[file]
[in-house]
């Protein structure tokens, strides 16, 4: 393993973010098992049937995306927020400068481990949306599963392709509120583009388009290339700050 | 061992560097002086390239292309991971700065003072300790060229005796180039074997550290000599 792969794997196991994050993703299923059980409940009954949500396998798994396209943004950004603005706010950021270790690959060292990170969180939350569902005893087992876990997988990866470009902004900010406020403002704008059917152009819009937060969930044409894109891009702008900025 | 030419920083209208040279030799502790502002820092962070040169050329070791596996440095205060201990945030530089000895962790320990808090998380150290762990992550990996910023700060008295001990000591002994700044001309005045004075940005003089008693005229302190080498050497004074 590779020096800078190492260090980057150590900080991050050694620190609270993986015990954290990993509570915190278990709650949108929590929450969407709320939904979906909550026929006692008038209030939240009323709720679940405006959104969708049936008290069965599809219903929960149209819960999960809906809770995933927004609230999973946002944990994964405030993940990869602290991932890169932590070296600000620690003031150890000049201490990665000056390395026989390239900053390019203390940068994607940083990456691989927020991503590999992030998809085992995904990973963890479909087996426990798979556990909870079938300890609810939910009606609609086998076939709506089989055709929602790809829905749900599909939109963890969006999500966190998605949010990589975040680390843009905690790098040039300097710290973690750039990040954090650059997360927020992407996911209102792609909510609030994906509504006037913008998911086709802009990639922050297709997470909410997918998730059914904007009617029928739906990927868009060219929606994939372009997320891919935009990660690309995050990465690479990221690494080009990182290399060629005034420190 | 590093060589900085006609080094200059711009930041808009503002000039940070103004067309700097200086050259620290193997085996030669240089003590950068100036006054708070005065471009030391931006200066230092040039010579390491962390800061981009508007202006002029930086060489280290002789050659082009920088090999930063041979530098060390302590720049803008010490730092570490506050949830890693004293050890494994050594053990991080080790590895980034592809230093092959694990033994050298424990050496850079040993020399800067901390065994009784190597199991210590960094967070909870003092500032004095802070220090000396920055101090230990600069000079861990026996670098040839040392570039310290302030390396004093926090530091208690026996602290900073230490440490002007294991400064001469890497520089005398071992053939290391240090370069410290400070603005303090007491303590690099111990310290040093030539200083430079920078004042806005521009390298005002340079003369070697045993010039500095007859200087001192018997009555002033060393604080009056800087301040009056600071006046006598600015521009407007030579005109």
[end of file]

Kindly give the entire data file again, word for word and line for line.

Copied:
[in-house]
């Protein structure tokens, strides 16, 4: 393993973010098992049937995306927020400068481990949306599963392709509120583009388009290339700050 | 061992560097002086390239292309991971700065003072300790060229005796180039074997550290000599 792969794997196991994050993703299923059980409940009954949500396998798994396209943004950004603005706010950021270790690959060292990170969180939350569902005893087992876990997988990866470009902004900010406020403002704008059917152009819009937060969930044409894109891009702008900025 | 030419920083209208040279030799502790502002820092962070040169050329070791596996440095205060201990945030530089000895962790320990808090998380150290762990992550990996910023700060008295001990000591002994700044001309005045004075940005003089008693005229302190080498050497004074 590779020096800078190492260090980057150590900080991050050694620190609270993986015990954290990993509570915190278990709650949108929590929450969407709320939904979906909550026929006692008038209030939240009323709720679940405006959104969708049936008290069965599809219903929960149209819960999960809906809770995933927004609230999973946002944990994964405030993940990869602290991932890169932590070296600000620690003031150890000049201490990665000056390395026989390239900053390019203390940068994607940083990456691989927020991503590999992030998809085992995904990973963890479909087996426990798979556990909870079938300890609810939910009606609609086998076939709506089989055709929602790809829905749900599909939109963890969006999500966190998605949010990589975040680390843009905690790098040039300097710290973690750039990040954090650059997360927020992407996911209102792609909510609030994906509504006037913008998911086709802009990639922050297709997470909410997918998730059914904007009617029928739906990927868009060219929606994939372009997320891919935009990660690309995050990465690479990221690494080009990182290399060629005034420190 | 590093060589900085006609080094200059711009930041808009503002000039940070103004067309700097200086050259620290193997085996030669240089003590950068100036006054708070005065471009030391931006200066230092040039010579390491962390800061981009508007202006002029930086060489280290002789050659082009920088090999930063041979530098060390302590720049803008010490730092570490506050949830890693004293050890494994050594053990991080080790590895980034592809230093092959694990033994050298424990050496850079040993020399800067901390065994009784190597199991210590960094967070909870003092500032004095802070220090000396920055101090230990600069000079861990026996670098040839040392570039310290302030390396004093926090530091208690026996602290900073230490440490002007294991400064001469890497520089005398071992053939290391240090370069410290400070603005303090007491303590690099111990310290040093030539200083430079920078004042806005521009390298005002340079003369070697045993010039500095007859200087001192018997009555002033060393604080009056800087301040009056600071006046006598600015521009407007030579005109």